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I am working on a job in relation with this page

I wrote a NSIS script that is trying to auto install a chrome extensions. (Why ? because our extension can be offered with another product installation flow through a checkbox, then if user select our extension to be added, it will auto-install on the user chrome browser using NSIS silent installation)

I tried a lot of scenario and I need help, on google website, they say you can do this

  • Using a preferences JSON file
  • Using the Windows registry

They also say that "Using a preferences file" has a bug (Windows note: Until bug 41902 is fixed, you might want to use the Windows registry instead of the preferences file.)

Reminder: An extension that's installed automatically is known as an external extension

  • So I tried "Using the Windows registry"

To add a google chrome extensions through registry:

  • add this key: "HKEY_LOCAL_MACHINE\SOFTWARE\Google\Chrome\Extensions(my extension id)"
  • add "path" with the path to a .crx
  • add "version" with the version of the extension

This is what I tried (using NSIS script):

  • If I Add a registry key It will install the extension, BUT if user uninstall manually, chrome turns the blacklist flag on and the extension can't be reinstalled with any other script. The only way left is that user installs, manually. Worst, if user install manually and uninstall manually (it will turn the blacklist flag off), and when chrome will be restarted, it will reinstall the extensions automatically (without any user action) since the registry key is still there.

  • If I remove the registry key when we start or close the browser, through a freaky way (using a dll(NPAPI) within the crx), chrome will auto-delete the extensions directory when browser restarts.

  • If I manage to delete the registry key when user uninstall the extension. We get blacklisted, so the auto-installer won't work anymore until user turn blacklist flag off by manually installing&uninstalling the extension.

  • If I create the directory in *"C:\Users\(username)\AppData\Local\Google\Chrome\User Data\Default\Extensions\(extensionID)\(version)_0\(my files here)"*, I run into a lot of trouble because chrome will delete my files as soon as it restarts the browser.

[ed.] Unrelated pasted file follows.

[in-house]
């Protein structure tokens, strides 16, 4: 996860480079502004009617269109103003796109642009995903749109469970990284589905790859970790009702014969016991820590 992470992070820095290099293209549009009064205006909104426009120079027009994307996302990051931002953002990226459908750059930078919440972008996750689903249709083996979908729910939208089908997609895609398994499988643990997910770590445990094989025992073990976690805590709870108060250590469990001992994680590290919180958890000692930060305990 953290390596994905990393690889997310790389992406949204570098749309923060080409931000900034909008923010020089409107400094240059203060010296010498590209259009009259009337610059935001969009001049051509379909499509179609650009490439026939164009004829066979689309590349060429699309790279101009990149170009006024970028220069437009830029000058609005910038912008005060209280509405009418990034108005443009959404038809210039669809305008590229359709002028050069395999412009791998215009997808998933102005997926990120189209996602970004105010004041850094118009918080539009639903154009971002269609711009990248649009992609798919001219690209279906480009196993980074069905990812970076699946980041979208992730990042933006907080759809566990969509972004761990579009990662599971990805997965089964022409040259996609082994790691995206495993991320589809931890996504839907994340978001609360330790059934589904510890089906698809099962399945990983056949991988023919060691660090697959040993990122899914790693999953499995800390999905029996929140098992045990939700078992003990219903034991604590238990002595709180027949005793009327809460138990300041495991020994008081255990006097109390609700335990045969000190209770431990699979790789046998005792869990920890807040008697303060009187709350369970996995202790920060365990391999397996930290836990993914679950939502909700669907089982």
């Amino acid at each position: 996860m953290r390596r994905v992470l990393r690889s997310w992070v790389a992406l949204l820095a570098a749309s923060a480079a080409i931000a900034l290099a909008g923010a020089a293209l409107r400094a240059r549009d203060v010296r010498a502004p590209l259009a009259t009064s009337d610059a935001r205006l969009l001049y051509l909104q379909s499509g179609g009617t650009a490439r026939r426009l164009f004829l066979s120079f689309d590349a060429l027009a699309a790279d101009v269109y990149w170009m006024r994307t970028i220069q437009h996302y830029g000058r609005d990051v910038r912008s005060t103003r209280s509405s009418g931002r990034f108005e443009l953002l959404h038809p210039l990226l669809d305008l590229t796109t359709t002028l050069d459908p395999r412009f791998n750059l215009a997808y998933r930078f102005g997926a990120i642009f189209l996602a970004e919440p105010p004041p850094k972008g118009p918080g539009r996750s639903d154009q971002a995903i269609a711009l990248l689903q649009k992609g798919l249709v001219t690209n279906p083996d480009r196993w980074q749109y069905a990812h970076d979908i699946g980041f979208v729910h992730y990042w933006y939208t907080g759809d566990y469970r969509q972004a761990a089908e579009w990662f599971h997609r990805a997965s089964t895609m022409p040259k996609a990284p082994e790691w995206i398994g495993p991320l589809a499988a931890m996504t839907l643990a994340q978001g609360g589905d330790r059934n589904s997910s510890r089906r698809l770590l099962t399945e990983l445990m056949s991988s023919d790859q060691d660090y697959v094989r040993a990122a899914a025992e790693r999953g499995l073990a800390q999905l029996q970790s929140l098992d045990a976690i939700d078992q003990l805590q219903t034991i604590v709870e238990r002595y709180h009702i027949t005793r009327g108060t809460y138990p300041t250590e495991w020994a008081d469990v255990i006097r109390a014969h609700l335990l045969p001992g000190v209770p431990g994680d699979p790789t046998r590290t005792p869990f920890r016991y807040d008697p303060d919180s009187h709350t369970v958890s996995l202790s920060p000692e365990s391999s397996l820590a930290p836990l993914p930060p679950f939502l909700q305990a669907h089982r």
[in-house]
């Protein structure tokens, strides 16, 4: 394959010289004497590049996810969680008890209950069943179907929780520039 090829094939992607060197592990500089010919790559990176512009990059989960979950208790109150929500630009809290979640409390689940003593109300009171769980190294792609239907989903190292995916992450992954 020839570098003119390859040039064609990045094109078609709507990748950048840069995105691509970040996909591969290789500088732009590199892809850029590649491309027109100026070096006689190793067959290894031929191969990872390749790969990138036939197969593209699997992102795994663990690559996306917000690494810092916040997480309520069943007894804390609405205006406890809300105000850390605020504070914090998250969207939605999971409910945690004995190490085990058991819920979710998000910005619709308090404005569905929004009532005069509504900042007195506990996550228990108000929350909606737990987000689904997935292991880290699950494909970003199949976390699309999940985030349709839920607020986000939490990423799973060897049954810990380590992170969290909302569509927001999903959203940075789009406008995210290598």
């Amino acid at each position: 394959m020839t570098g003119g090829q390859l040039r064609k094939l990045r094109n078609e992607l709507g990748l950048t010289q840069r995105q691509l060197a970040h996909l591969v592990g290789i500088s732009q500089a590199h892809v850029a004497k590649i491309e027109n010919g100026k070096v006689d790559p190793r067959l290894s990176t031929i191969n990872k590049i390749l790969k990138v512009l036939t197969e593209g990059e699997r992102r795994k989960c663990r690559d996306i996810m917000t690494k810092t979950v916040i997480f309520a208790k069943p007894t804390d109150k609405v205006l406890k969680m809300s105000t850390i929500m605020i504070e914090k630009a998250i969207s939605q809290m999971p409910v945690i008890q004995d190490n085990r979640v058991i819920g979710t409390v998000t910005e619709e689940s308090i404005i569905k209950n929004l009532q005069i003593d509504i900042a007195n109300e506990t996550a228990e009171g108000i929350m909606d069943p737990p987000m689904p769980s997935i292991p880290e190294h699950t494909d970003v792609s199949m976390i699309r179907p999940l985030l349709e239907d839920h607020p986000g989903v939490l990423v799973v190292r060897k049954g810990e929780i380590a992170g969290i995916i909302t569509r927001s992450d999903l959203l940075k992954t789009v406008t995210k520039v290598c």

Does anyone have run into this problem, and what has to be done. I will try with the JSON file but until bug isn't fixed, Registry is the only way.

Thank for anyone who had the time to read all this ! Any help will be appreciated, thanks!

share|improve this question
I just tried with the JSON file and it has exactly the same behavior as the registry. Acts exactly the same. It just is a different source for 'external extensions'. –  developerGuile May 4 '11 at 18:43

3 Answers 3

up vote 1 down vote accepted

[The answers to this question are about to become outdated, so here is a more up-to-date answer.]

According to a recent post on the Chromium Blog, auto-installing a Chrome Extension won't be an option in the near future:

Starting in January [2014] on the Windows stable and beta channels, we’ll require all extensions to be hosted in the Chrome Web Store.

As an alternative, developers and vendors will be able to use the inline installation feature:

If your extensions are currently hosted outside the Chrome Web Store you should migrate them as soon as possible. There will be no impact to your users, who will still be able to use your extension as if nothing changed. You could keep the extensions hidden from the Web Store listings if you like. And if you have a dedicated installation flow from your own website, you can make use of the existing inline installs feature.

So, basically, what you need to do is:

  1. Host your extension on the Chrome Web Store (optionaly keeping it hidden from the listings).
  2. Have your installer open a Chrome browser window pointing to a webpage on your site.
  3. On that page have all necessary info and data for the user to initiate the extention's installation process. (The key concept here is that the user has to initiate the installation process, e.g. by clicking a button.

How does inline installation work:

The HTML page on your site from which you want inline installation to occur must contain one or more tags in the section referencing the items that the user can install. Each tag must have the following format:

<link rel="chrome-webstore-item" href="https://chrome.google.com/webstore/detail/itemID">

To actually begin inline installation, the chrome.webstore.install(url, successCallback, failureCallback) function must be called. This function can only be called in response to a user gesture, for example within a click event handler; an exception will be thrown if it is not.

(emphasis mine)

More info on the inline installs feature.

share|improve this answer

There is an easier way... When the checkbox is clicked, run this code from the background page:

chrome.tabs.create({ url:"FILEPATH.crx" } );

The intended extension you want to install, (.crx file) can either be hosted on the net or can be inside your original extension folder... You will need tabs permission in your manifest

share|improve this answer
but he can't install any extensions in the first place? –  Tobias Dec 6 '11 at 23:02

"Windows application developers should ask users to install Chrome extensions from within Chrome. A great way to allow users to install a Chrome extension related to your Windows application is to link users to your website and use inline installation."

also see full blog post

share|improve this answer
i noticed there was a problem with the link to the blog post - fixed it. that should explain it all. –  idleberg Jul 24 '13 at 11:45

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